There’s nothing quite like the feeling of watching your favorite team hit a last second shot to tie or win a game. The same can be said when that same shot is waved off.
The Indiana faithful had to come to grips with all of these emotions after Solomon Hill drained a three pointer moments after the buzzer had gone of in the Pacers 102-99 loss to the Raptors. Just a few hundreds of a second earlier and the game would have went into overtime.
This was a complete collapse from Indiana, who led much of the way off of the strength of Paul George. George has been the best two way player of these playoffs. He finished last night with 39 points, eight rebounds and 8 assists. The Pacers were 15 points better than the Raptors when he was on the court.
Indiana was moving the ball well and finding open looks from the corners in the first half, and went into halftime with an 11 point lead. The offense bogged down to a crawl in the second half. The Pacers offense scored just 38 points, and the torrential downfall of threes in the first two periods (11-17) slowed down to a sprinkle in the final two (2-12).
It was DeMar DeRozan who kept the game within reach for the Raptors. DeRozan has been off and on all series but was aggressive in game five, getting to the free throw line early and often and finishing at the rim at a much higher rate than games 1-4. The Raptors needed everyone of DDR’s 34 points in this one.
Kyle Lowry was not his usual self, shooting just 3-11. He was able to make a couple of big plays on defense late in the game.
Norman Powell came up big in the Raptors comeback – playing good defense, including a steal and thunderous dunk that capped of a 17-2 run that tied the game up in the fourth.
I feel bad watching Paul George try to drag this team to wins night after night. The Pacers bench unit is the worst I’ve seen out of all of the playoff teams this year. The only player that I would take off of this team besides George is Myles Turner, the seven foot tall rookie who has shown nice range and an ability to make great passes out of the high post. The rest of this roster is not suited to make a deep playoff run.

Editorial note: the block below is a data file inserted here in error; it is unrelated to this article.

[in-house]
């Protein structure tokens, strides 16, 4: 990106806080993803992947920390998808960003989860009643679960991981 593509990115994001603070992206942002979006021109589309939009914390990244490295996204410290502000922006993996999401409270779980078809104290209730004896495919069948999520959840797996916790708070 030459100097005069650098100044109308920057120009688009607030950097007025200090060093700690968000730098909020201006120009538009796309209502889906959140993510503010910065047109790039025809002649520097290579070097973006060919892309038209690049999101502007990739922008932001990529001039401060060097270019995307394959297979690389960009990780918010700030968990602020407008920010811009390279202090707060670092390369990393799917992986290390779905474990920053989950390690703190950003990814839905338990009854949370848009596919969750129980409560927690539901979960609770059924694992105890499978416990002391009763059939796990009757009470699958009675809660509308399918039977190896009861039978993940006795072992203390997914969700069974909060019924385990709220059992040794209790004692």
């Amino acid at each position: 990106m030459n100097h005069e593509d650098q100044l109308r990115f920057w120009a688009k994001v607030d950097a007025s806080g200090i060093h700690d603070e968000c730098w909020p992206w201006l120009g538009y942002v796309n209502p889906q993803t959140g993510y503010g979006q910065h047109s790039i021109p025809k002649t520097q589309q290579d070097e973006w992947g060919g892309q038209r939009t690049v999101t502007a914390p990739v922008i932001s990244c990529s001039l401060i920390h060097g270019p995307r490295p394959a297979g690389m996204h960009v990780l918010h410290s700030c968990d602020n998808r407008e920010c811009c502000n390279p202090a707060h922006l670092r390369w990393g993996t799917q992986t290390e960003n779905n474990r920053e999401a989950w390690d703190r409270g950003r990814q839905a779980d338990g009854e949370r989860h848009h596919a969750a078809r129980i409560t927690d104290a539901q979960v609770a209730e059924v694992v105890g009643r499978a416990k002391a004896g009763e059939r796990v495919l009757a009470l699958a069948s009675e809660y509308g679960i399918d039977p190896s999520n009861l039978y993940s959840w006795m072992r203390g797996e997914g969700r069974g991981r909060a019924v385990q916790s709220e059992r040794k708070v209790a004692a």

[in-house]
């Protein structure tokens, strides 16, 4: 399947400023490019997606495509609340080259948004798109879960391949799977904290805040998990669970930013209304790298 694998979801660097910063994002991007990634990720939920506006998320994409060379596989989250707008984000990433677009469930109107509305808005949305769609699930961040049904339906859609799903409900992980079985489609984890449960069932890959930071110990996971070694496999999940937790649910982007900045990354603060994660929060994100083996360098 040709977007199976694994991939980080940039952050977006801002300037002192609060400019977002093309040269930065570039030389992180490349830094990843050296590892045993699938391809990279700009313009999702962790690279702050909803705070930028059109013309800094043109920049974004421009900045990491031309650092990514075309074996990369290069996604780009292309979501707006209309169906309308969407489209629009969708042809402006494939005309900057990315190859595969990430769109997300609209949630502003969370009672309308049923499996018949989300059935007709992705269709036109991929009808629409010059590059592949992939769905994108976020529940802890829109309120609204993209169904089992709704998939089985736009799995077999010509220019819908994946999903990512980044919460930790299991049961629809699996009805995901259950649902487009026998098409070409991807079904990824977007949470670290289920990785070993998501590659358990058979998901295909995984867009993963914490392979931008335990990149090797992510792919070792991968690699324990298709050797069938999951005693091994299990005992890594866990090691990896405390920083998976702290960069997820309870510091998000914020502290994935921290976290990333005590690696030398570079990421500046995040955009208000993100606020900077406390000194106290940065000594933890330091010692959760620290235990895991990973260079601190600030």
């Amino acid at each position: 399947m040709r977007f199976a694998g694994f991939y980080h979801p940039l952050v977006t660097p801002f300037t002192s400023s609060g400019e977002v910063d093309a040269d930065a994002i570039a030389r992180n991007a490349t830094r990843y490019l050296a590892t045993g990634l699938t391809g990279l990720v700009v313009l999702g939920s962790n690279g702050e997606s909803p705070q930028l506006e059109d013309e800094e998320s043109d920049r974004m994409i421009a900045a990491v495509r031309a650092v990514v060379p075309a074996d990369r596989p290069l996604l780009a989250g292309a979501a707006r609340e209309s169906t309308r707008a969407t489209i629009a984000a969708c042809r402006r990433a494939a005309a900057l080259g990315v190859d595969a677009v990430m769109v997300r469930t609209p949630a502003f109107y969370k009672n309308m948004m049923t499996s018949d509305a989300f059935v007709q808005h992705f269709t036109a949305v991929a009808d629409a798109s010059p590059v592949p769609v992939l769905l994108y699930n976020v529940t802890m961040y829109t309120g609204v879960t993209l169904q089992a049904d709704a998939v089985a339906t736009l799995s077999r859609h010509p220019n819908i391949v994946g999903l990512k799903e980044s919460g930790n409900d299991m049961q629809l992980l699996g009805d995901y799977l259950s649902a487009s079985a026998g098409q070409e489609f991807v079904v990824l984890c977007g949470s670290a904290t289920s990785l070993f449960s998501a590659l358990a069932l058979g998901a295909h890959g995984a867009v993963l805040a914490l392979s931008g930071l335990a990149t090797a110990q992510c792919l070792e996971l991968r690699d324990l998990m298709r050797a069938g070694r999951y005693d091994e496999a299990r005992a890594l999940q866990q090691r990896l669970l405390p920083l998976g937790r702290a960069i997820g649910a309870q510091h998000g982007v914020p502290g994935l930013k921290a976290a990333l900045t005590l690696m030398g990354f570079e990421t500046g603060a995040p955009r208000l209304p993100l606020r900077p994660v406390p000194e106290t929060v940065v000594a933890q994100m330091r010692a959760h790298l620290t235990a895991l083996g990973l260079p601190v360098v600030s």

I’m getting really tired of watching Monta Ellis make five or six terrible decisions from the point guard spot, Ellis can at this point is nothing but a streaky scorer who is not consistent enough with his shot to justify his bad defense and poor decision making.
Rodney Stuckey has never been a great player, but he is currently shooting just north of 30 percent from the field, and is missing an unacceptable amount of shots from point blank range for Indiana.
Then there’s the case of Ty Lawson, a player who was much talked about when Houston brought him on last offseason to be a key piece in the Rockets run-back to the Western Conference finals. Well – that did not work out for anyone involved. Lawson never found his place on that Rockets’ blown up chemistry experiment. Since coming to the Pacers he has been relegated mostly to third man duties at point guard and his averaging just two points in 11.6 minutes in this series.